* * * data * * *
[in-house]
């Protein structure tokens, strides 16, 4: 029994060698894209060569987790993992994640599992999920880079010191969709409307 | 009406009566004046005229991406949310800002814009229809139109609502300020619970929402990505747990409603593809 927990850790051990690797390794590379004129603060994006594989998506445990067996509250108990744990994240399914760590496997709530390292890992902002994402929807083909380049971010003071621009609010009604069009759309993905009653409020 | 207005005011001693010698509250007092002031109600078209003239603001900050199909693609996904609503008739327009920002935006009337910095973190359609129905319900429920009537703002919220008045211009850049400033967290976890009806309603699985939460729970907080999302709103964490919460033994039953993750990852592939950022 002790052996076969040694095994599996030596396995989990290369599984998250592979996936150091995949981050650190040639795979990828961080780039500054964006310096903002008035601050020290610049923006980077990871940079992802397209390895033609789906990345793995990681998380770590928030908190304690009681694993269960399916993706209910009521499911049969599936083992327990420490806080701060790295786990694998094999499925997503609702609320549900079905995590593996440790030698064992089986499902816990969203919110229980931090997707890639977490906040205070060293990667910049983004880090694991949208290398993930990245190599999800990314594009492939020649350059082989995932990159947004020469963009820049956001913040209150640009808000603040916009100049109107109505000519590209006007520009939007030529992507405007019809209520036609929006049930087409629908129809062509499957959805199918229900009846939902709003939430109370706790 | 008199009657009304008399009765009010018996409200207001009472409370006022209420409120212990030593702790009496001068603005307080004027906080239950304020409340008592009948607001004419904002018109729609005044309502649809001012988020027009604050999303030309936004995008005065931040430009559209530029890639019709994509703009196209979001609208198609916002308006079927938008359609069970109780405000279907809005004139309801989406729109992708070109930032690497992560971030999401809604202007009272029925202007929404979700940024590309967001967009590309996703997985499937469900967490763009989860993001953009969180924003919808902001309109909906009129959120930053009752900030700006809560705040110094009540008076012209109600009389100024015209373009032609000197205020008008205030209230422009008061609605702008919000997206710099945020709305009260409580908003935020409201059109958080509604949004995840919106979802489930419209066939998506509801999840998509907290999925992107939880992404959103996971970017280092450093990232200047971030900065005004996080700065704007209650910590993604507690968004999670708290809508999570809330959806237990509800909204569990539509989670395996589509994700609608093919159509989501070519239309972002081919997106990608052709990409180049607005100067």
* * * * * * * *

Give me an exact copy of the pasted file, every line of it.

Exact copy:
[in-house]
């Protein structure tokens, strides 16, 4: 029994060698894209060569987790993992994640599992999920880079010191969709409307 | 009406009566004046005229991406949310800002814009229809139109609502300020619970929402990505747990409603593809 927990850790051990690797390794590379004129603060994006594989998506445990067996509250108990744990994240399914760590496997709530390292890992902002994402929807083909380049971010003071621009609010009604069009759309993905009653409020 | 207005005011001693010698509250007092002031109600078209003239603001900050199909693609996904609503008739327009920002935006009337910095973190359609129905319900429920009537703002919220008045211009850049400033967290976890009806309603699985939460729970907080999302709103964490919460033994039953993750990852592939950022 002790052996076969040694095994599996030596396995989990290369599984998250592979996936150091995949981050650190040639795979990828961080780039500054964006310096903002008035601050020290610049923006980077990871940079992802397209390895033609789906990345793995990681998380770590928030908190304690009681694993269960399916993706209910009521499911049969599936083992327990420490806080701060790295786990694998094999499925997503609702609320549900079905995590593996440790030698064992089986499902816990969203919110229980931090997707890639977490906040205070060293990667910049983004880090694991949208290398993930990245190599999800990314594009492939020649350059082989995932990159947004020469963009820049956001913040209150640009808000603040916009100049109107109505000519590209006007520009939007030529992507405007019809209520036609929006049930087409629908129809062509499957959805199918229900009846939902709003939430109370706790 | 008199009657009304008399009765009010018996409200207001009472409370006022209420409120212990030593702790009496001068603005307080004027906080239950304020409340008592009948607001004419904002018109729609005044309502649809001012988020027009604050999303030309936004995008005065931040430009559209530029890639019709994509703009196209979001609208198609916002308006079927938008359609069970109780405000279907809005004139309801989406729109992708070109930032690497992560971030999401809604202007009272029925202007929404979700940024590309967001967009590309996703997985499937469900967490763009989860993001953009969180924003919808902001309109909906009129959120930053009752900030700006809560705040110094009540008076012209109600009389100024015209373009032609000197205020008008205030209230422009008061609605702008919000997206710099945020709305009260409580908003935020409201059109958080509604949004995840919106979802489930419209066939998506509801999840998509907290999925992107939880992404959103996971970017280092450093990232200047971030900065005004996080700065704007209650910590993604507690968004999670708290809508999570809330959806237990509800909204569990539509989670395996589509994700609608093919159509989501070519239309972002081919997106990608052709990409180049607005100067």